I tried to hold on to a mental image of the scene, where I’d last seen soldiers, where they might be, and what I might do if we were caught. Time spent thinking about that took my thoughts off of the prickling that was now feeling more like a burn.
My lungs strained as we ran. The act of running meant bringing my feet down, and as quiet as I was trying to be, every strike of boot on ground was threatening to jar my mouth open, and allow a gulping of air to enter my mouth, to be later swallowed. If it was an airborne threat, I couldn’t afford that.
My hand touched wood. I stopped running, and ducked low. Jamie was so fast in matching suit that I suspected he’d both been anticipating it and had known where we were.
The smoke rolled downhill, and here, under the wagon, we were upwind and above the worst of it. I allowed myself to breathe, and felt the prickling extend inside my mouth as I opened it to gulp in air.
Beside me, Jamie crawled into position beside me, and collapsed, making a dangerous amount of noise in the process. One arm was pressed up against his hood. He’d been adding the bulk of the arm to minimize how much might slip through that gap. His breath hissed almost imperceptibly as he breathed through the mask and filter.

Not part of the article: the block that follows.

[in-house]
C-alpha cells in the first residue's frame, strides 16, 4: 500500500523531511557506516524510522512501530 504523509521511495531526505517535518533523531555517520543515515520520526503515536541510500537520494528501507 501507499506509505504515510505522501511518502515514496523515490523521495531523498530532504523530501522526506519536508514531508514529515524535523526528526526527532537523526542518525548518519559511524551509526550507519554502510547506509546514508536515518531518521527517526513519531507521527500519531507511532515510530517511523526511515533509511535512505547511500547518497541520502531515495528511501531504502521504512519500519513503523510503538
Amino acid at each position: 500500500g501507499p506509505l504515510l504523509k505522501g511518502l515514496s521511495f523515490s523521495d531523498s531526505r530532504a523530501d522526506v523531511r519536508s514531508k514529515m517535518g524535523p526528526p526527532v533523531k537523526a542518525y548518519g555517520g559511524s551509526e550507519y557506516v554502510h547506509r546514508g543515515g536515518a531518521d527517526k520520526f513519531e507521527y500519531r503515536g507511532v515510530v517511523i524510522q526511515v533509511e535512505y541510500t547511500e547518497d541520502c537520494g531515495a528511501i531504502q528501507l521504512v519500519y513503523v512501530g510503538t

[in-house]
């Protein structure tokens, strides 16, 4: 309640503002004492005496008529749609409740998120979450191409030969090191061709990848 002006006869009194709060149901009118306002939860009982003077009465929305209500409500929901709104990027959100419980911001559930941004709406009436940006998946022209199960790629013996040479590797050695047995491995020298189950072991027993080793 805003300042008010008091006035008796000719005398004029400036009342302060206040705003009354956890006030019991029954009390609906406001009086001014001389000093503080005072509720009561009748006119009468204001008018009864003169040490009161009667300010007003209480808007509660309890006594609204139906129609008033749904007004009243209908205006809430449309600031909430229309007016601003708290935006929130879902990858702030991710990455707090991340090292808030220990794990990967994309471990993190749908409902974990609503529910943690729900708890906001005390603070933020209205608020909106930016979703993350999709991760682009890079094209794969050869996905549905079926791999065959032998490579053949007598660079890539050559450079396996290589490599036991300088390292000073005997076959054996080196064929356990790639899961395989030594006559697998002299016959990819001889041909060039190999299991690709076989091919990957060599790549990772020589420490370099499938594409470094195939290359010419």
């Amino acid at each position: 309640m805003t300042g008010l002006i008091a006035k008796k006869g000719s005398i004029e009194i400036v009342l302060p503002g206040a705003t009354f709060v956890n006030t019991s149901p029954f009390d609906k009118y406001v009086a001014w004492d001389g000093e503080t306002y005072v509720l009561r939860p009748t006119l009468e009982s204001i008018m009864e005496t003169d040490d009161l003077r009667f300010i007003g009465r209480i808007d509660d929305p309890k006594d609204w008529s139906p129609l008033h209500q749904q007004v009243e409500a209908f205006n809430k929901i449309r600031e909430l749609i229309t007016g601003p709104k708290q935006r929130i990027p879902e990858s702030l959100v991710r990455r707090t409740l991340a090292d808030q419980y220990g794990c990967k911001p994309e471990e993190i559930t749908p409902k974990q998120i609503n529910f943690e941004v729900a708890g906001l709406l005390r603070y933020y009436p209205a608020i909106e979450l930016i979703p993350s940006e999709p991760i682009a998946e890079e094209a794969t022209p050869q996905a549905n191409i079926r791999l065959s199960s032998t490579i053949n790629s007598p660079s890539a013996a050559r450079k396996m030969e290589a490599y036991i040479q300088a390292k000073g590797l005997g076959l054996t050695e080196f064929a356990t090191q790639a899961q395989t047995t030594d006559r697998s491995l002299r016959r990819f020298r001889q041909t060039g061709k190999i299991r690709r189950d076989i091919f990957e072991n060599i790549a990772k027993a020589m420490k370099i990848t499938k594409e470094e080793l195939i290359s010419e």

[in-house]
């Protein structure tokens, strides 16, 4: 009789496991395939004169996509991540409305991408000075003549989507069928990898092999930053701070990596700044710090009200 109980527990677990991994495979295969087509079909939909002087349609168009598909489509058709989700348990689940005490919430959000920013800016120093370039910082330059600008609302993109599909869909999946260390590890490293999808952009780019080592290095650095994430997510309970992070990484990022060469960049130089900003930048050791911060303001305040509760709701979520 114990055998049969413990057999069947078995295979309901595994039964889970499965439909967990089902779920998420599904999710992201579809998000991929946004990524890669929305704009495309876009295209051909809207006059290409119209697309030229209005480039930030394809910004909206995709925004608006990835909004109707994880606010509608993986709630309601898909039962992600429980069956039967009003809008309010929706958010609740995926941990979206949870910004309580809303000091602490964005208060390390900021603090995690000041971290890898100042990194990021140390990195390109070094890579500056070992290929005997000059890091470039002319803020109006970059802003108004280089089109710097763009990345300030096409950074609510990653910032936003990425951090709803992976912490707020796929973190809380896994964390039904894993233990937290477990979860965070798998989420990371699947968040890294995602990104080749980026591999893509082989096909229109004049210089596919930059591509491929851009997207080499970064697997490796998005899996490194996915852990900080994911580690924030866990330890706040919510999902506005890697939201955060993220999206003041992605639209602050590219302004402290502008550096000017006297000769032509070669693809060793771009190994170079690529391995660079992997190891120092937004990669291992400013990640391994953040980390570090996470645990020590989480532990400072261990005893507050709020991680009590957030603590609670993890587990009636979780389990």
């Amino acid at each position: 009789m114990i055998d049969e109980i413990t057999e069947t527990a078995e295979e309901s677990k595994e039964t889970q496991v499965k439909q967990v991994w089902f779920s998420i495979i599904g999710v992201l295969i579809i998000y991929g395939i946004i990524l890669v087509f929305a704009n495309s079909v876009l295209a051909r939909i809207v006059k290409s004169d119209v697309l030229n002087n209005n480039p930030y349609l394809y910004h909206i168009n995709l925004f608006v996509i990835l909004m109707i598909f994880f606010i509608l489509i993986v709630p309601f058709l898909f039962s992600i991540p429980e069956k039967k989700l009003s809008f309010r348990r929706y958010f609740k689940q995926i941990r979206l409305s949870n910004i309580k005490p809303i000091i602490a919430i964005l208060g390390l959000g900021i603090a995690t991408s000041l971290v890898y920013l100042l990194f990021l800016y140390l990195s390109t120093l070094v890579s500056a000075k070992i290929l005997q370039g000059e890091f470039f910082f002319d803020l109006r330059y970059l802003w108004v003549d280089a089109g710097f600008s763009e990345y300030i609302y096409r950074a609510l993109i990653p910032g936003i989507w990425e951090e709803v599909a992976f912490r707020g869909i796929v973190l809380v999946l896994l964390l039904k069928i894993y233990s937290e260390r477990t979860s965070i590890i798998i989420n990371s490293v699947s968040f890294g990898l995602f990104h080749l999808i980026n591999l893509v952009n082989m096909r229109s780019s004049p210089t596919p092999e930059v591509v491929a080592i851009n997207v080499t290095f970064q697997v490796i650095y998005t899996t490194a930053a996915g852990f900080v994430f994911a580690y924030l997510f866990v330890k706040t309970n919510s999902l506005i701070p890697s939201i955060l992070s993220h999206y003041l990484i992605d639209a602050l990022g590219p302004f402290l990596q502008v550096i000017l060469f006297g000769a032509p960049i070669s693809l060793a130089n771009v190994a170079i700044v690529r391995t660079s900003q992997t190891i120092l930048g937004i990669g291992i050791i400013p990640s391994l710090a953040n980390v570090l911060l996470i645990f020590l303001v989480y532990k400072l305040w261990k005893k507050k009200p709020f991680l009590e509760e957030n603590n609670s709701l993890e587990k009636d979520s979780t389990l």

I watched him, unmoving, unable to act or speak to verify if he was alright.
A bandage-wrapped hand grasped at the ground, as if he could find purchase there.
The precautions hadn’t been enough. I felt cold inside, my stomach knotting.
If I had to watch him writhe and die here…
I grit my teeth until my jaw hurt. The more the prickling faded from my skin and scalp, the more sick I felt, and that sickness had nothing to do with the crawling smoke.
There were soldiers no less than ten feet from us. The noise he’d made as he collapsed hadn’t tipped them off, but they were still there, and our options were few. I couldn’t drag Jamie to safety, I couldn’t help him. We had no Lillian.